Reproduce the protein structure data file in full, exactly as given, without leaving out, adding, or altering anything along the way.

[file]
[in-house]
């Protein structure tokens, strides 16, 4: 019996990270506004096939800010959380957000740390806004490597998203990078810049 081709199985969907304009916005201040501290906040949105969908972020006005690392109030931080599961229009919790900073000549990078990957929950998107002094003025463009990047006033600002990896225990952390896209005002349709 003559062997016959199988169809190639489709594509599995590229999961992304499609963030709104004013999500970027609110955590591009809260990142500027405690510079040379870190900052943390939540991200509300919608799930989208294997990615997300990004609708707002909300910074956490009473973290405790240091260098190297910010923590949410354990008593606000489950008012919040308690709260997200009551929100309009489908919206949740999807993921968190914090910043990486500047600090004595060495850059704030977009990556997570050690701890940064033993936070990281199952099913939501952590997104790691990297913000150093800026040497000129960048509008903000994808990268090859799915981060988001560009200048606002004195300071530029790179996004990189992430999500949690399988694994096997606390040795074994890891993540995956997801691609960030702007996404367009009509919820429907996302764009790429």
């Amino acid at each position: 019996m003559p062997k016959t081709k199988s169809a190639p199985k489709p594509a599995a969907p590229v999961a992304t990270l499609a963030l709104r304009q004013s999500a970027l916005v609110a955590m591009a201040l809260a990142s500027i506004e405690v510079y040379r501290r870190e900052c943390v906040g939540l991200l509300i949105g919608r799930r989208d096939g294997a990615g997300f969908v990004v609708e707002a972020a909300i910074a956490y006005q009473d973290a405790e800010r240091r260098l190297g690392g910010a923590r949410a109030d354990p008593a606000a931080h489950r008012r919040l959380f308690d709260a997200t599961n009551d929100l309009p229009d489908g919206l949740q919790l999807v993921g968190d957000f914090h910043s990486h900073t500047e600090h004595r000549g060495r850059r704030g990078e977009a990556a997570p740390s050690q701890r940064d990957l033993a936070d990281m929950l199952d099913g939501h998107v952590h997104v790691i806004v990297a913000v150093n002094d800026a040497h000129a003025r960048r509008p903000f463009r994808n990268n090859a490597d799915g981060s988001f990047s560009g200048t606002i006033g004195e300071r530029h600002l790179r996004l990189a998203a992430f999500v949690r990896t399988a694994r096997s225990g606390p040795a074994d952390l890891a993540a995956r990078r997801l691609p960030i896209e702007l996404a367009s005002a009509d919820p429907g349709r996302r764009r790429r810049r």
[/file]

[in-house]
């Protein structure tokens, strides 16, 4: 019996990270506004096939800010959380957000740390806004490597998203990078810049 081709199985969907304009916005201040501290906040949105969908972020006005690392109030931080599961229009919790900073000549990078990957929950998107002094003025463009990047006033600002990896225990952390896209005002349709 003559062997016959199988169809190639489709594509599995590229999961992304499609963030709104004013999500970027609110955590591009809260990142500027405690510079040379870190900052943390939540991200509300919608799930989208294997990615997300990004609708707002909300910074956490009473973290405790240091260098190297910010923590949410354990008593606000489950008012919040308690709260997200009551929100309009489908919206949740999807993921968190914090910043990486500047600090004595060495850059704030977009990556997570050690701890940064033993936070990281199952099913939501952590997104790691990297913000150093800026040497000129960048509008903000994808990268090859799915981060988001560009200048606002004195300071530029790179996004990189992430999500949690399988694994096997606390040795074994890891993540995956997801691609960030702007996404367009009509919820429907996302764009790429």
């Amino acid at each position: 019996m003559p062997k016959t081709k199988s169809a190639p199985k489709p594509a599995a969907p590229v999961a992304t990270l499609a963030l709104r304009q004013s999500a970027l916005v609110a955590m591009a201040l809260a990142s500027i506004e405690v510079y040379r501290r870190e900052c943390v906040g939540l991200l509300i949105g919608r799930r989208d096939g294997a990615g997300f969908v990004v609708e707002a972020a909300i910074a956490y006005q009473d973290a405790e800010r240091r260098l190297g690392g910010a923590r949410a109030d354990p008593a606000a931080h489950r008012r919040l959380f308690d709260a997200t599961n009551d929100l309009p229009d489908g919206l949740q919790l999807v993921g968190d957000f914090h910043s990486h900073t500047e600090h004595r000549g060495r850059r704030g990078e977009a990556a997570p740390s050690q701890r940064d990957l033993a936070d990281m929950l199952d099913g939501h998107v952590h997104v790691i806004v990297a913000v150093n002094d800026a040497h000129a003025r960048r509008p903000f463009r994808n990268n090859a490597d799915g981060s988001f990047s560009g200048t606002i006033g004195e300071r530029h600002l790179r996004l990189a998203a992430f999500v949690r990896t399988a694994r096997s225990g606390p040795a074994d952390l890891a993540a995956r990078r997801l691609p960030i896209e702007l996404a367009s005002a009509d919820p429907g349709r996302r764009r790429r810049r």